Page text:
NASA is in the midst of its first phase of flight tests to determine the effects of alternative biofuels on the emissions and performance of jet engines flying at altitude.
The program is called the Alternative Fuel Effects on Contrails and Cruise Emissions, or ACCESS, according to Dr. Ruben Del Rosario, project manager of NASA’s Subsonic Fixed Wing project. The goal is to investigate how biofuels perform compared with traditional jet fuel and also to measure the environmental impact of biofuels. The results of the tests are significant because of the growing popularity of biofuels for both the U.S. Air Force and Navy as well as private sector aviation.
During the ACCESS tests, the space agency’s highly modified Douglas DC-8, which normally is used as a flying laboratory, will conduct a series of flights at altitudes as high as 40,000 feet, while a NASA Falcon HU-25 aircraft follows behind at distances of between 300 feet and more than 10 miles, according to Del Rosario. The flights will take place primarily over restricted airspace over Edwards Air Force Base in California.
ACCESS is the outgrowth of earlier preliminary research on biofuels and jets. “It was born out of two previous experiments that we conducted in 2009 and 2011 at NASA’s Dryden Aircraft Operations Facility,” Del Rosario explains. During those tests, ground-based instruments measured the exhaust emissions of the DC-8 while the plane was parked on a ramp at the Palmdale, California, facility.
“During the ground tests, we took very detailed emission measurements, measuring CO2 [carbon dioxide], different oxides, different particulates, measuring sulfur, all the different kind of emissions we could possibly measure with many other companies and institutions joining us, as well,” Del Rosario says.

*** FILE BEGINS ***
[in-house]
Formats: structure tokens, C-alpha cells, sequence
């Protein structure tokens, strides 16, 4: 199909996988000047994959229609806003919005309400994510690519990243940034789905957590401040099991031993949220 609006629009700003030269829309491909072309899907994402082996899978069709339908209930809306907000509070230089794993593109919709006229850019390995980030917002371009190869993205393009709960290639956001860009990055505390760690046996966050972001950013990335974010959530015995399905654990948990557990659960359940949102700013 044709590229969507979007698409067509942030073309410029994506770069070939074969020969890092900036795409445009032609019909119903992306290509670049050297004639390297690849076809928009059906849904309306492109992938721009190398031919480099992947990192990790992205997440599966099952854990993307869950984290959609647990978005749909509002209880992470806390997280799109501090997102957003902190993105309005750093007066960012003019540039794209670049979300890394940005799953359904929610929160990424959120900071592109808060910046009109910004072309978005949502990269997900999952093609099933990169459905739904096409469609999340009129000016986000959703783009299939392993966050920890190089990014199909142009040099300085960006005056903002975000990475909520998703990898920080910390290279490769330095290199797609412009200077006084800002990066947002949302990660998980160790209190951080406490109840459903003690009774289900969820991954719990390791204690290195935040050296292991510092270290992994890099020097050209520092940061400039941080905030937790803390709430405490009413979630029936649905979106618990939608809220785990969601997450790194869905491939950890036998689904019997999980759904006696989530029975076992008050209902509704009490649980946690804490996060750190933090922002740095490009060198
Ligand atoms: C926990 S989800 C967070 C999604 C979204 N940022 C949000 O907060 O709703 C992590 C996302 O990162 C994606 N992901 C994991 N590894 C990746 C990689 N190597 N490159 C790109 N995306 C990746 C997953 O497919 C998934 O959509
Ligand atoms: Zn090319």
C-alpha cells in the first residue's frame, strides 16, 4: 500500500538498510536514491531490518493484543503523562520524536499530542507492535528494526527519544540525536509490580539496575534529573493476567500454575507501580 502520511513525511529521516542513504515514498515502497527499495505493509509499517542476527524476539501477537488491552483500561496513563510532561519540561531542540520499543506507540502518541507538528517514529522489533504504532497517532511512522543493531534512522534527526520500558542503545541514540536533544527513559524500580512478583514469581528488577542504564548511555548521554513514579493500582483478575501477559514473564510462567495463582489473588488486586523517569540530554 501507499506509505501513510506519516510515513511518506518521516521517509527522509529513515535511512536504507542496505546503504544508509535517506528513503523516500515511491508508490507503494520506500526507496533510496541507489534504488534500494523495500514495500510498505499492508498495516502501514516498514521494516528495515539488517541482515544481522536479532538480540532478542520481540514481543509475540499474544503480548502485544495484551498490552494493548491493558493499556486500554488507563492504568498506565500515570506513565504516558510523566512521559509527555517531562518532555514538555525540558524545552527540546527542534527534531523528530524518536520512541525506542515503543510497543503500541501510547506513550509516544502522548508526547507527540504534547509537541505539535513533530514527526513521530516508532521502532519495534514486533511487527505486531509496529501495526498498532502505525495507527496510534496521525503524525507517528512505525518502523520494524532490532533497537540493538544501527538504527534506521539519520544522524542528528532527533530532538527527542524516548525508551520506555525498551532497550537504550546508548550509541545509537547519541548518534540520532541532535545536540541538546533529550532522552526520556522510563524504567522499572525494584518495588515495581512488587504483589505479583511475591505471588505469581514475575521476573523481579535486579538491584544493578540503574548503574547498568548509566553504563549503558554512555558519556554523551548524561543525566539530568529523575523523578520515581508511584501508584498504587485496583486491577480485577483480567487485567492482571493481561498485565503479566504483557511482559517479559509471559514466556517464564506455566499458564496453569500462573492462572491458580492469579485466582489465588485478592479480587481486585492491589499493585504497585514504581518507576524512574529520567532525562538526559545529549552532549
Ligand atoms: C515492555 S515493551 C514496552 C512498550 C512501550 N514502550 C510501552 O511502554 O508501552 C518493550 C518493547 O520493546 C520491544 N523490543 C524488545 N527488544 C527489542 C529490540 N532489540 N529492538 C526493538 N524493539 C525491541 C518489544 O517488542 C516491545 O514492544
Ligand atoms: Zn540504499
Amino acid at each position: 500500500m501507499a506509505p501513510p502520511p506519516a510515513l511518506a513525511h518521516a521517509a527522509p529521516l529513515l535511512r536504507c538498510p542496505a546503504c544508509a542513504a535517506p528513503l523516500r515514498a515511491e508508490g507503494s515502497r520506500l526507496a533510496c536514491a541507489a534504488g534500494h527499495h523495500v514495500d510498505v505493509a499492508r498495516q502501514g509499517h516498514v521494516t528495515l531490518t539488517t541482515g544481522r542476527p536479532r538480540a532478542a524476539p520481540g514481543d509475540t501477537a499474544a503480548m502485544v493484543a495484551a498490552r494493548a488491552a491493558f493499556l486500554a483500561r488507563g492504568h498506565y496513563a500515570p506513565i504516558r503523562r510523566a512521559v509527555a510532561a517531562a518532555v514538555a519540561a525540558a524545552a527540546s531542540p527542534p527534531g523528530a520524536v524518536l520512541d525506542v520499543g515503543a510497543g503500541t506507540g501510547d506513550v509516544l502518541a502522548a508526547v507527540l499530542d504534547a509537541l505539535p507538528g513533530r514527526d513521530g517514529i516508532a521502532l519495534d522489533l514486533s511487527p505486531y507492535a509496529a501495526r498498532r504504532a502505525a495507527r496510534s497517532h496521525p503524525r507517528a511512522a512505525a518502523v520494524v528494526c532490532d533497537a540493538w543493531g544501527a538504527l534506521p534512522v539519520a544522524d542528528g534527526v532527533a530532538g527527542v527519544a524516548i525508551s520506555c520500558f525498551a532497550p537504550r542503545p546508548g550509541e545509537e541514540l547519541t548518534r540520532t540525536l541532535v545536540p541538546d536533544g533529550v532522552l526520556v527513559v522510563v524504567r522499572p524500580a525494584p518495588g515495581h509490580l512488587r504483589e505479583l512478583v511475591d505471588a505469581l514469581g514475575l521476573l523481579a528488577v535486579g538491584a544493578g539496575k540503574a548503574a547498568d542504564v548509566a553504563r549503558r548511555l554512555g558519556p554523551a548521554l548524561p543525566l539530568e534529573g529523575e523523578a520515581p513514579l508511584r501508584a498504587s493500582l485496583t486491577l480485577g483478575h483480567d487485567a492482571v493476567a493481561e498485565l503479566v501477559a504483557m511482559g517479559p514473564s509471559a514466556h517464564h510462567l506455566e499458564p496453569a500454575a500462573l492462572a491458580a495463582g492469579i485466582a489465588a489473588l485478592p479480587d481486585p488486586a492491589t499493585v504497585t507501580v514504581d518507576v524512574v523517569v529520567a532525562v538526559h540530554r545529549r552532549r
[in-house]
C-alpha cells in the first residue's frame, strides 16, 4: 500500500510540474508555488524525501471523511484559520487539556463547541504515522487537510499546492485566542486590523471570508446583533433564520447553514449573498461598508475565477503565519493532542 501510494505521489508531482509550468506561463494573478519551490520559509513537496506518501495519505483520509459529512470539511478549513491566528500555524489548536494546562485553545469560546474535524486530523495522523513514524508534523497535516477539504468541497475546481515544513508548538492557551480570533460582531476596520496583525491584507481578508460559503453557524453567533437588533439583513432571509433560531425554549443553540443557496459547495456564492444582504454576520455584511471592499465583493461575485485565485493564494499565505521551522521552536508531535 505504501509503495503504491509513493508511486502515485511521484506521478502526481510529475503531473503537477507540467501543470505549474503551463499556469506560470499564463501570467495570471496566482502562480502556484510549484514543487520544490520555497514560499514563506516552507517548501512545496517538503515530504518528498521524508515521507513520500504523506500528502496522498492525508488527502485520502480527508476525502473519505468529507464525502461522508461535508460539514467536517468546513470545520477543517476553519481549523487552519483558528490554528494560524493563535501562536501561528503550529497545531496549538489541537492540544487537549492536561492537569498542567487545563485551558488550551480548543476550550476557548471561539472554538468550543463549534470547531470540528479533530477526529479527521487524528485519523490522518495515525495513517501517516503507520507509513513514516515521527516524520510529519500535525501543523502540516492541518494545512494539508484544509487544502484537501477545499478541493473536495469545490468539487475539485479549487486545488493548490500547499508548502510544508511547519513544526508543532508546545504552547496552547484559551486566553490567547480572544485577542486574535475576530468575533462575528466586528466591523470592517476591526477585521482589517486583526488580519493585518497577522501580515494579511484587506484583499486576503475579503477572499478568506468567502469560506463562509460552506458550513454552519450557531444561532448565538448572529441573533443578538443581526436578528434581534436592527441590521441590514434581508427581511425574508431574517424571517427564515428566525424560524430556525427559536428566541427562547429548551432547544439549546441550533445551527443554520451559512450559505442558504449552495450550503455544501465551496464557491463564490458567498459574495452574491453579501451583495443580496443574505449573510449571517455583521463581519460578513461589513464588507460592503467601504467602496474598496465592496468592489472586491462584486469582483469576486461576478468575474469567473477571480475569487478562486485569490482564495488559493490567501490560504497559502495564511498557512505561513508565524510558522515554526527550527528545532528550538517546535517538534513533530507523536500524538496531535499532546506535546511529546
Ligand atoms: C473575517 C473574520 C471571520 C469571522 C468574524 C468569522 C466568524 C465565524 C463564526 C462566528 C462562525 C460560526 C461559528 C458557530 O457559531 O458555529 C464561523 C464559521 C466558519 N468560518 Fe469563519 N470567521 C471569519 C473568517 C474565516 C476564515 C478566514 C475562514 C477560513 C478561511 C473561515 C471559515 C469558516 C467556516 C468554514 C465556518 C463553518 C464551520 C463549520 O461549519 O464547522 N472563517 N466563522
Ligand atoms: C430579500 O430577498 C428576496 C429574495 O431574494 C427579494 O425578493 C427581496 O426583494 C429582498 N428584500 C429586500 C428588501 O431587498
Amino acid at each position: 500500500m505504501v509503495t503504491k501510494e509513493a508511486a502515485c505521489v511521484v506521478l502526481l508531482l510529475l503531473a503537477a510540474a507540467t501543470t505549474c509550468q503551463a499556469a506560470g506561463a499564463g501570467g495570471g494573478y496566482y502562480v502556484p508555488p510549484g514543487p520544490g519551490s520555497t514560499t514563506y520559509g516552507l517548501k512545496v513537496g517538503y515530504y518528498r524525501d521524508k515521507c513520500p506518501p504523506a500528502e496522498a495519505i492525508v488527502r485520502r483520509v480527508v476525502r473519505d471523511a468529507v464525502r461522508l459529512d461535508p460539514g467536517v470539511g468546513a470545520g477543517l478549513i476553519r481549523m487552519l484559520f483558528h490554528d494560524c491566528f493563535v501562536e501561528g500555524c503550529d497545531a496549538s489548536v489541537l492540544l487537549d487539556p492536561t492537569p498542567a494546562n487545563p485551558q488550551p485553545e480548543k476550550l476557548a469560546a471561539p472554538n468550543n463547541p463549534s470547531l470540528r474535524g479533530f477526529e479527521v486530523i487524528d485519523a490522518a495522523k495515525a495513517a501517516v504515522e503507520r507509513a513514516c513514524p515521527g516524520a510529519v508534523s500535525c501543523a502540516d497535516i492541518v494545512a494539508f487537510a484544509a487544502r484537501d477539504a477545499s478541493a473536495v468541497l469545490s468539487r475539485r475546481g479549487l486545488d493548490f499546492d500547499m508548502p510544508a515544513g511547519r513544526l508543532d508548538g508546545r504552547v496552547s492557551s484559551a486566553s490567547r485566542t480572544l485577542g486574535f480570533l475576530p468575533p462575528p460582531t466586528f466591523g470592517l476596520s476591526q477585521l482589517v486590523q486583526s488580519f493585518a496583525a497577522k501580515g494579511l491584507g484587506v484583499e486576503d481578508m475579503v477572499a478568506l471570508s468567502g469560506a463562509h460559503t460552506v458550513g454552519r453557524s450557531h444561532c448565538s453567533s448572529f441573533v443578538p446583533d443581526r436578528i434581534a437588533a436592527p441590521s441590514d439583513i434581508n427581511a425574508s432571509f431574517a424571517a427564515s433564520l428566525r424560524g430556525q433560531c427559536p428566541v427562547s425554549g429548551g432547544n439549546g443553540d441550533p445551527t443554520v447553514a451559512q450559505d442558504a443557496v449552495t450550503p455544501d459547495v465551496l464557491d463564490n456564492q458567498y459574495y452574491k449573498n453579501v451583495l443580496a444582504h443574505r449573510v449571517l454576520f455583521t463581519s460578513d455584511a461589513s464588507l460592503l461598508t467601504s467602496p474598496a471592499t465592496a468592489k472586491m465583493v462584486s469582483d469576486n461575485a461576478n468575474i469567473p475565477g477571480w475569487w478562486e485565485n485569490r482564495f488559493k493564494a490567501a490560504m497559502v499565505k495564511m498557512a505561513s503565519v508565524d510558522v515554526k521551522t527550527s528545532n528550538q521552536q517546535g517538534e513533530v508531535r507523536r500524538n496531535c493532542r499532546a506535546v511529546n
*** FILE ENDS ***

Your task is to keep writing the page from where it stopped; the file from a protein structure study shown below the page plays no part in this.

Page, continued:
The ground tests and their results led to the decision to initiate the in-flight tests, he adds, because the ground tests didn’t tell the whole story. “There are some test correlations that don’t translate well between the ground measurements and what we can obtain in-flight during cruising conditions. We couldn’t run the engines at 100 percent power while we were parked on the ground, and that doesn’t really simulate flying at cruise conditions,” he explains. In some cases, the measurements will examine contrails on a second-by-second basis.
During in-flight ACCESS tests, the DC-8’s four CFM56 engines will burn conventional JP-8 jet fuel on some flights, and a 50-50 mix of JP-8 and an alternative fuel composed of hydroprocessed esters and fatty acids from camelina plants, a biofuel certified for use by the Air Force on other flights. “You start out with a biomass, which can be from a plant or from animal fat, and you get a fuel that can mix and burn with approximately the same characteristics of JP-8,” Del Rosario says.
Biofuels have been in use for both military and civilian aviation for more than three years, and from a performance standpoint, it has become just as reliable as the 100 percent JP-8 fuels that it is replacing. “What we’re trying to understand is the emissions part of the fuels. Even though they behave like JP-8, they have lower sulphur levels, for example,” he explains. Sulphur is one of the elements that generate particulates, and those particulates are one of the factors in the creation of high altitude contrails that lead to air pollution.
The ACCESS program will take 15 different measurements over 15-to-20 flight-hours worth of tests, which began on February 28, and tests are expected to continue through the end of March. Del Rosario says that by early this summer, NASA expects to sponsor a workshop to be attended by all of the stakeholders and researchers with an interest in the results to pore over the data. Participants also will receive a copy of all test data so that they can perform their own analysis. At the end of the summer, a second workshop is planned to review all of the analysis. Scientists also will determine what additional tests, if any, will take place when NASA conducts a second round of in-flight tests sometime in 2014.
The ACCESS study is a joint project involving researchers at Dryden, NASA’s Glenn Research Center in Cleveland and NASA’s Langley Research Center in Hampton, Virginia.